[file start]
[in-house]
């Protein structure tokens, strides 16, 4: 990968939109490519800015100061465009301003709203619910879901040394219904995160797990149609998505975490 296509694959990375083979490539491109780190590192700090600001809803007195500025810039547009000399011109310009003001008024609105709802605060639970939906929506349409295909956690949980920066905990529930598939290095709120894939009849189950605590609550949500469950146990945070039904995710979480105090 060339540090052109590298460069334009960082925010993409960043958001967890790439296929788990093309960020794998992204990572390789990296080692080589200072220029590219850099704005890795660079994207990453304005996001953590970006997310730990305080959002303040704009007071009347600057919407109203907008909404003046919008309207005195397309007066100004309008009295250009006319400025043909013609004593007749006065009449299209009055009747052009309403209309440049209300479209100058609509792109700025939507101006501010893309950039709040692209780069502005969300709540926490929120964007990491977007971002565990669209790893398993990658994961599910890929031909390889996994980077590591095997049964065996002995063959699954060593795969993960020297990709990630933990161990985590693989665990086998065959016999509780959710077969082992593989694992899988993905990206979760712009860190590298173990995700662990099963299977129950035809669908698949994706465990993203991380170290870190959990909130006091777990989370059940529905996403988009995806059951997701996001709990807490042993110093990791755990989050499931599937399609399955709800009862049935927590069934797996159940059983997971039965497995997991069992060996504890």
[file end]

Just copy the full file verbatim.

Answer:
[in-house]
């Protein structure tokens, strides 16, 4: 990968939109490519800015100061465009301003709203619910879901040394219904995160797990149609998505975490 296509694959990375083979490539491109780190590192700090600001809803007195500025810039547009000399011109310009003001008024609105709802605060639970939906929506349409295909956690949980920066905990529930598939290095709120894939009849189950605590609550949500469950146990945070039904995710979480105090 060339540090052109590298460069334009960082925010993409960043958001967890790439296929788990093309960020794998992204990572390789990296080692080589200072220029590219850099704005890795660079994207990453304005996001953590970006997310730990305080959002303040704009007071009347600057919407109203907008909404003046919008309207005195397309007066100004309008009295250009006319400025043909013609004593007749006065009449299209009055009747052009309403209309440049209300479209100058609509792109700025939507101006501010893309950039709040692209780069502005969300709540926490929120964007990491977007971002565990669209790893398993990658994961599910890929031909390889996994980077590591095997049964065996002995063959699954060593795969993960020297990709990630933990161990985590693989665990086998065959016999509780959710077969082992593989694992899988993905990206979760712009860190590298173990995700662990099963299977129950035809669908698949994706465990993203991380170290870190959990909130006091777990989370059940529905996403988009995806059951997701996001709990807490042993110093990791755990989050499931599937399609399955709800009862049935927590069934797996159940059983997971039965497995997991069992060996504890």